I persoanally am not an advocate of rebuilding a buggy like this. I’m an advocate of keepin; on keepin’ on until either the car becomes unsafe, the constant oil replacement becomes untenable, or your needs change and you need to get something else anyway.

start looking around now for a new ride. That way you have an idea of what you want when it DOES give out on you. This will save you from the panic mode you’ll likely encounter if something happens AND it’ll save you money as the salesmen can usually spot desperate buyers a mile away.

You should be on your third timing belt. If its still on its second, it may not be worth the cost to put a new one in, but if you are on your third belt, I suggest that you check the valve lash. You low compression could be due to the lash closing up on you, or opening up too much. Get that right, then think about using a thicker oil, 15w40 should help some.

My recommendation for 15w40 is based on the assumption that you are now using 10w30. If you are currently using 5w30, then switch to 10w30 on the next oil change.

Dump a can of “Restore” in it and keep your eye out for another car…

If the engine still starts well, especially when hot and runs smoothly and isn’t fouling the spark plugs, you have a little time left. I have a lawnmower that started putting out blue smoke and didn’t have the power it once had, but still ran well. However, it was fouling the spark plug and was difficult to start when hot. One time I had stopped the mower when it was hot and it didn’t want to restart. I reasoned that if I pulled the cord a little faster, the magneto would generate a hotter spark and the mower would start. Well, it did work, but I pulled a muscle in my shoulder in the process. At that point, I bought a short block and rebuilt the engine. Now the mower was worth rebuilding since it has a cast aluminum deck that doesn’t rust. I was amazed at how much more power the mower had after the new short block and how much less gasoline it used.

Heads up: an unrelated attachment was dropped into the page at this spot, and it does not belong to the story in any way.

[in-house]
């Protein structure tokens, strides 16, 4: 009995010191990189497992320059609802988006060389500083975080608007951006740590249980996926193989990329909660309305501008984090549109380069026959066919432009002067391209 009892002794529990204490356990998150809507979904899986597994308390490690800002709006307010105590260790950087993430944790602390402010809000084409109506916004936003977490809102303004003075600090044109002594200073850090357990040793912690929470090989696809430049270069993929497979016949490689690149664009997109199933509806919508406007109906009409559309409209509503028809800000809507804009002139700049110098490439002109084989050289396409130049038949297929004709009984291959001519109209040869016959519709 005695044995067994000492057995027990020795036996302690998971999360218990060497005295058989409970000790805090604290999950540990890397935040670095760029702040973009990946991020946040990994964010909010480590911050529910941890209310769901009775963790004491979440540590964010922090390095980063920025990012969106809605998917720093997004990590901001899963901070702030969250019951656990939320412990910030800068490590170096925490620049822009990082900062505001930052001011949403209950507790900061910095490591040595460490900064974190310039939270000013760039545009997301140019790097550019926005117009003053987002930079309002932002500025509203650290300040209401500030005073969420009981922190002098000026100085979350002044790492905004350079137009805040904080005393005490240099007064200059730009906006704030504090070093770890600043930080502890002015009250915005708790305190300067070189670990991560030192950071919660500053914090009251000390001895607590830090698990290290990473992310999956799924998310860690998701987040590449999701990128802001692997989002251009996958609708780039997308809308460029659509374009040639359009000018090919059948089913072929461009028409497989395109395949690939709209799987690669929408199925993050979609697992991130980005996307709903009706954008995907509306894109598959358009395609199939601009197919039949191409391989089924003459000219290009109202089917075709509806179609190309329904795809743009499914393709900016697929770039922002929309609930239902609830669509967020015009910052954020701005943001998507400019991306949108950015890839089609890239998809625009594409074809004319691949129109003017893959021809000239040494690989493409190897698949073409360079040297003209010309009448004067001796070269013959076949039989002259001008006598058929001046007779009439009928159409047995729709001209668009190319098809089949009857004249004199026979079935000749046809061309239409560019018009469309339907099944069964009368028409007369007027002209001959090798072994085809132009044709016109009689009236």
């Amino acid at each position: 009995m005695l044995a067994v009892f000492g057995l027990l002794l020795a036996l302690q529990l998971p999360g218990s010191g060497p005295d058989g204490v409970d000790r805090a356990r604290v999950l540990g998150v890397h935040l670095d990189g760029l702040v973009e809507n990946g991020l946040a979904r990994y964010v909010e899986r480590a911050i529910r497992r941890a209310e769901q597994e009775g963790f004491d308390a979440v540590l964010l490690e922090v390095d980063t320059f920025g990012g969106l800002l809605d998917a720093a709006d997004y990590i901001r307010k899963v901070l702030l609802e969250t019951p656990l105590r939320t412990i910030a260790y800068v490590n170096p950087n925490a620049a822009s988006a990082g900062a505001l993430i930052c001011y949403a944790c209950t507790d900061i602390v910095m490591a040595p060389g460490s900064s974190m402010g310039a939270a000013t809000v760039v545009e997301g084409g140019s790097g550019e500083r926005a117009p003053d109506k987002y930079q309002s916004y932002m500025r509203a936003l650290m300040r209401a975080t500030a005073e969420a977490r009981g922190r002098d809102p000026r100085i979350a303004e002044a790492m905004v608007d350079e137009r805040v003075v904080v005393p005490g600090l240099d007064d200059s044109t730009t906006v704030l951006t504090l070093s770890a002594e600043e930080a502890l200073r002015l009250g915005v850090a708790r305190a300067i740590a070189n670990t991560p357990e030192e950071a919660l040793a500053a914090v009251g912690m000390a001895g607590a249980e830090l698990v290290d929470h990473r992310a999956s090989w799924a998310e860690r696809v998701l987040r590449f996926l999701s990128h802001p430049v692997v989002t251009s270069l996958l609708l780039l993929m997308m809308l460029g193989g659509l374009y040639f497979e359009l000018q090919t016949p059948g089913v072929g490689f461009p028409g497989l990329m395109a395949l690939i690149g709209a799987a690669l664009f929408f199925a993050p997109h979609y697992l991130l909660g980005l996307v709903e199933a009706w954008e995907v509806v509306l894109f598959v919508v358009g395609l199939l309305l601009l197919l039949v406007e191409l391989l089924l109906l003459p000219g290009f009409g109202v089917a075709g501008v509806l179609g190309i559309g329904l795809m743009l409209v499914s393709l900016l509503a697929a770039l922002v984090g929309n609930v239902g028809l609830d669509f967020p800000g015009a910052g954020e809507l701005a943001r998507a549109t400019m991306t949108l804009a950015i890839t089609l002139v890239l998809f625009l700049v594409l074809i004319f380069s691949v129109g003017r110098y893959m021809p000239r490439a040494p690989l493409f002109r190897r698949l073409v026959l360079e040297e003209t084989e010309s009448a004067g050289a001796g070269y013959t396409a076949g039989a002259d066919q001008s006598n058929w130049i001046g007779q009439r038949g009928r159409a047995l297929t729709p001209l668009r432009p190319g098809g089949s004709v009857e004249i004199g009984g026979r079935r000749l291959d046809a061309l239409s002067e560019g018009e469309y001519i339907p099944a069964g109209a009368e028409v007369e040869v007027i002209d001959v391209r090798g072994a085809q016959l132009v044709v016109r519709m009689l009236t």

Now, your Honda is at an age where it may have some chassis rust. It also has a transmission which the lawnmower doesn’t have. Use the time your Honda has left to scout out a newer ride. After 268,000 miles, it has earned its retirement.

I would be willing to be that your car doesn’t run as well as you think it does because you have become acclimated to anemic. Drive another 97 Civic with good compression around for a few days and then jump back into your car. Odds are that you will find it horrible.

At 110 on the compression the motor is approaching the end so just run a thicker oil and drive it to the end.

By the way, whoever told you that 135 PSI compression is good is also dead wrong. Those kinds of numbers are pulled from many service manuals and I can’t explain why many manuals are so often incorrect and it’s not just the hokey manuals such as Chiltons and Haynes either.
I’ve got some factory Subaru manuals that state 124-136 PSI compression is normal and that is utter, teetotal bunk.

Low compression numbers are published to avoid engine replacements while the car is still under warranty…Just like burning a quart of oil every 1000 miles is “normal oil consumption” for a new car…